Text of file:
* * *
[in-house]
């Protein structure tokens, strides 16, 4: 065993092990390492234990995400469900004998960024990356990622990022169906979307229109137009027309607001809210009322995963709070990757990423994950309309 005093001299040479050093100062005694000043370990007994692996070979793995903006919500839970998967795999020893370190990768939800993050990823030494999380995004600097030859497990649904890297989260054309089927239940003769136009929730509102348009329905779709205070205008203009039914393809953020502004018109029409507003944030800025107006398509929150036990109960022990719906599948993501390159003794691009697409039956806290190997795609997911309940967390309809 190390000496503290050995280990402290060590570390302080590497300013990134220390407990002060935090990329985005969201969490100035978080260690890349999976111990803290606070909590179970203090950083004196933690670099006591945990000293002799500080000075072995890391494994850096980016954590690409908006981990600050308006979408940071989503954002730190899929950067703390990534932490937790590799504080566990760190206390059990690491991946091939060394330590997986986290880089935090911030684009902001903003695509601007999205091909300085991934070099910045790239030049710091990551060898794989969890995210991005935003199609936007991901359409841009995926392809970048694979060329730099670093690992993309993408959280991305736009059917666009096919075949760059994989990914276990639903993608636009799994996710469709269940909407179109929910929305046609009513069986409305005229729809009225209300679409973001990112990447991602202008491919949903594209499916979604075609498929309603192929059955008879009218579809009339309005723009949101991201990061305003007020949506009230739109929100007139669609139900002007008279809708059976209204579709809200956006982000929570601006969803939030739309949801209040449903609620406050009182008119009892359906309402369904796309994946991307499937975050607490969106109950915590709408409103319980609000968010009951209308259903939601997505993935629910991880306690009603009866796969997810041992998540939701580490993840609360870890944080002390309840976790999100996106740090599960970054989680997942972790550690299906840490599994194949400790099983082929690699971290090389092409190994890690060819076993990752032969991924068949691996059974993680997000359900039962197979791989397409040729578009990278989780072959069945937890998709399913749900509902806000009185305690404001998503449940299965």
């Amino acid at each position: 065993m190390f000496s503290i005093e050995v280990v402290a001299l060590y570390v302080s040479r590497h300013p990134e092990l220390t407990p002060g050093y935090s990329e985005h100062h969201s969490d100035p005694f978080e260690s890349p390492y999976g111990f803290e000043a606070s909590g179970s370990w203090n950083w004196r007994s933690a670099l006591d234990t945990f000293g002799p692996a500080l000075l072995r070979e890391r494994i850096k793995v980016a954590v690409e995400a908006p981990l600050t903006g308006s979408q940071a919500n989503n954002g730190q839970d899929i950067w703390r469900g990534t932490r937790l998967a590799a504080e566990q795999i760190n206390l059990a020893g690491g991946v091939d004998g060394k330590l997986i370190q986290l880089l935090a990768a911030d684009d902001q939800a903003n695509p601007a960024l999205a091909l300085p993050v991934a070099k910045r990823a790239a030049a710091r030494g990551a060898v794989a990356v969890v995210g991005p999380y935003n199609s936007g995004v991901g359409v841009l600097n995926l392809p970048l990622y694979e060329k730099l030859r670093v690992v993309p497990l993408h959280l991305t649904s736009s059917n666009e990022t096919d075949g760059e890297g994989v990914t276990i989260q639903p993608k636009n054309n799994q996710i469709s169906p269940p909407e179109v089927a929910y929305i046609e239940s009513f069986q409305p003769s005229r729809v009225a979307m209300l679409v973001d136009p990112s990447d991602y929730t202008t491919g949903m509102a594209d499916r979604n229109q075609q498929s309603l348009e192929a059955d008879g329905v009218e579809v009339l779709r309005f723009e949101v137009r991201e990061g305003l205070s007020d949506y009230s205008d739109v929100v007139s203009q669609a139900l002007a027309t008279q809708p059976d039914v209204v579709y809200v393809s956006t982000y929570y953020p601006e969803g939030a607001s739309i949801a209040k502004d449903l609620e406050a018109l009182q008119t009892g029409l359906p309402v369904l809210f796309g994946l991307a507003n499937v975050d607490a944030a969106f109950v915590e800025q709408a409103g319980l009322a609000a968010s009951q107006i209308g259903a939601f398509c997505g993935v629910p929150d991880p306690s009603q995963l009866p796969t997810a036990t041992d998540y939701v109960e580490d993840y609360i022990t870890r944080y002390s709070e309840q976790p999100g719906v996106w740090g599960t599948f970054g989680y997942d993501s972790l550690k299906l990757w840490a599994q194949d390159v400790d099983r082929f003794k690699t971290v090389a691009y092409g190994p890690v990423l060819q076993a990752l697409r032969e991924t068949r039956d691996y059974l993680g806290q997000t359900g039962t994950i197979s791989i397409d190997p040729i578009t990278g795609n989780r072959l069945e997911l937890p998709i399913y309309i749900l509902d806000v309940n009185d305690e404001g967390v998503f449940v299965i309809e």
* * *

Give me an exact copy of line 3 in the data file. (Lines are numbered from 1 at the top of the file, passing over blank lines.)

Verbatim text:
């Amino acid at each position: 065993m190390f000496s503290i005093e050995v280990v402290a001299l060590y570390v302080s040479r590497h300013p990134e092990l220390t407990p002060g050093y935090s990329e985005h100062h969201s969490d100035p005694f978080e260690s890349p390492y999976g111990f803290e000043a606070s909590g179970s370990w203090n950083w004196r007994s933690a670099l006591d234990t945990f000293g002799p692996a500080l000075l072995r070979e890391r494994i850096k793995v980016a954590v690409e995400a908006p981990l600050t903006g308006s979408q940071a919500n989503n954002g730190q839970d899929i950067w703390r469900g990534t932490r937790l998967a590799a504080e566990q795999i760190n206390l059990a020893g690491g991946v091939d004998g060394k330590l997986i370190q986290l880089l935090a990768a911030d684009d902001q939800a903003n695509p601007a960024l999205a091909l300085p993050v991934a070099k910045r990823a790239a030049a710091r030494g990551a060898v794989a990356v969890v995210g991005p999380y935003n199609s936007g995004v991901g359409v841009l600097n995926l392809p970048l990622y694979e060329k730099l030859r670093v690992v993309p497990l993408h959280l991305t649904s736009s059917n666009e990022t096919d075949g760059e890297g994989v990914t276990i989260q639903p993608k636009n054309n799994q996710i469709s169906p269940p909407e179109v089927a929910y929305i046609e239940s009513f069986q409305p003769s005229r729809v009225a979307m209300l679409v973001d136009p990112s990447d991602y929730t202008t491919g949903m509102a594209d499916r979604n229109q075609q498929s309603l348009e192929a059955d008879g329905v009218e579809v009339l779709r309005f723009e949101v137009r991201e990061g305003l205070s007020d949506y009230s205008d739109v929100v007139s203009q669609a139900l002007a027309t008279q809708p059976d039914v209204v579709y809200v393809s956006t982000y929570y953020p601006e969803g939030a607001s739309i949801a209040k502004d449903l609620e406050a018109l009182q008119t009892g029409l359906p309402v369904l809210f796309g994946l991307a507003n499937v975050d607490a944030a969106f109950v915590e800025q709408a409103g319980l009322a609000a968010s009951q107006i209308g259903a939601f398509c997505g993935v629910p929150d991880p306690s009603q995963l009866p796969t997810a036990t041992d998540y939701v109960e580490d993840y609360i022990t870890r944080y002390s709070e309840q976790p999100g719906v996106w740090g599960t599948f970054g989680y997942d993501s972790l550690k299906l990757w840490a599994q194949d390159v400790d099983r082929f003794k690699t971290v090389a691009y092409g190994p890690v990423l060819q076993a990752l697409r032969e991924t068949r039956d691996y059974l993680g806290q997000t359900g039962t994950i197979s791989i397409d190997p040729i578009t990278g795609n989780r072959l069945e997911l937890p998709i399913y309309i749900l509902d806000v309940n009185d305690e404001g967390v998503f449940v299965i309809e």